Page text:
With VMware vCenter you get a feature-rich free product called VMware vCenter Converter. One of the things you can do with the Convertor product is to read disk images created by VMware Consolidated Backup and import them in a vCenter. In the current release the Convertor doesn’t come with any support for the PowerCLI automation tools but that doesn’t mean we can’t use the Convertor from our PowerShell scripts. Continue reading Automating Converter Enterprise jobs with PS
As a follow-up to my My PS toolbelt entry this article gives an overview of my current PowerShell/PowerCLI library. The library is a collection of actual books and Internet links that I reference quite regularly. The order in which books and links are listed does not indicate any preference from my side.
Update August 6th 2011: updated the list of books
A question I get quite regularly is what tools and utilities do I use for developing PowerShell and PowerCLI scripts. The following list should shed a bit of light. A warning, this is my personal selection of tools and utilities and it is not my intention to convince anyone to switch to any of the tools mentioned. Continue reading My PS toolbelt
With the cluster profile XML file created in TA2650 scripts – Part 1 – Profiling your vSphere environment you can verify the configuration of the nodes against a reference node.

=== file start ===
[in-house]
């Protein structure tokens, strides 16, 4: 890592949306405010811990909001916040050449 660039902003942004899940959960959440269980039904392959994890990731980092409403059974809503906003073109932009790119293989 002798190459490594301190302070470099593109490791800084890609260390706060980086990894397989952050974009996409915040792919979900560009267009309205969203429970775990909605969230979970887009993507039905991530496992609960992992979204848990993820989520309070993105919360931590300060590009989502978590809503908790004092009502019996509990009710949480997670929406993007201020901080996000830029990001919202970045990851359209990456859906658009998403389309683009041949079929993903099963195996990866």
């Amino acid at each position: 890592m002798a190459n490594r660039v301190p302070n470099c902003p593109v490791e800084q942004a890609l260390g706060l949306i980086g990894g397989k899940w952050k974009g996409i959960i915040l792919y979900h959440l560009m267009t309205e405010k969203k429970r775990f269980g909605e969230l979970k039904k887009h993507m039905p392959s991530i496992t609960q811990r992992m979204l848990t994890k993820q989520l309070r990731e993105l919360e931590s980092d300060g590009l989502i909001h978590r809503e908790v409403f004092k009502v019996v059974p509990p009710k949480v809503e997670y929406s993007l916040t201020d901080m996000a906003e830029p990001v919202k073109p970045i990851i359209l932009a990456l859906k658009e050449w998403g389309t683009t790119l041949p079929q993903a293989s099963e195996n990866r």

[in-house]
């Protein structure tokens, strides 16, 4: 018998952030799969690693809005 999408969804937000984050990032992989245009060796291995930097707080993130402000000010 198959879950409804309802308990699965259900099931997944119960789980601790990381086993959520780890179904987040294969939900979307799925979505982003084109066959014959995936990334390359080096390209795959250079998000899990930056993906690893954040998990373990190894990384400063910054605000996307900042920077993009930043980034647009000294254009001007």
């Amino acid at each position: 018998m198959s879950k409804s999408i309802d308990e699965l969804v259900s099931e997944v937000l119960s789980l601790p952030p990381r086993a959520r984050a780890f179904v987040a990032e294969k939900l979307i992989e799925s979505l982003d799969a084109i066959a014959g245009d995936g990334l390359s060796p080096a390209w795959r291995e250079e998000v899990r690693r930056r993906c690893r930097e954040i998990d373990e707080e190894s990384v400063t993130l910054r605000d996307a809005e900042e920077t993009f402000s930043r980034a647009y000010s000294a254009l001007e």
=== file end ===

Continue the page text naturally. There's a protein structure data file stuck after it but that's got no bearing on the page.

The XML file that can be created with the script from TA2650 scripts – Part 1 – Profiling your vSphere environment can also be used to assist you when you need to use the SDK. Continue reading TA2650 scripts – Part 2 – Using the profile XML file for SDK programming
During VMworld 2009 in San Francisco, Hal Rottenberg and myself presented a session called “TA2650 – Take PowerCLI to the Next Level”. During the session we promised to publish the scripts we showed (and those we did not show due to lack of time).
This is part 1 of these scripts. This script shows and explains how I used PowerShell to export the configuration of my vSphere environment, or part of it, to an XML file. Continue reading TA2650 scripts – Part 1 – Profiling your vSphere environment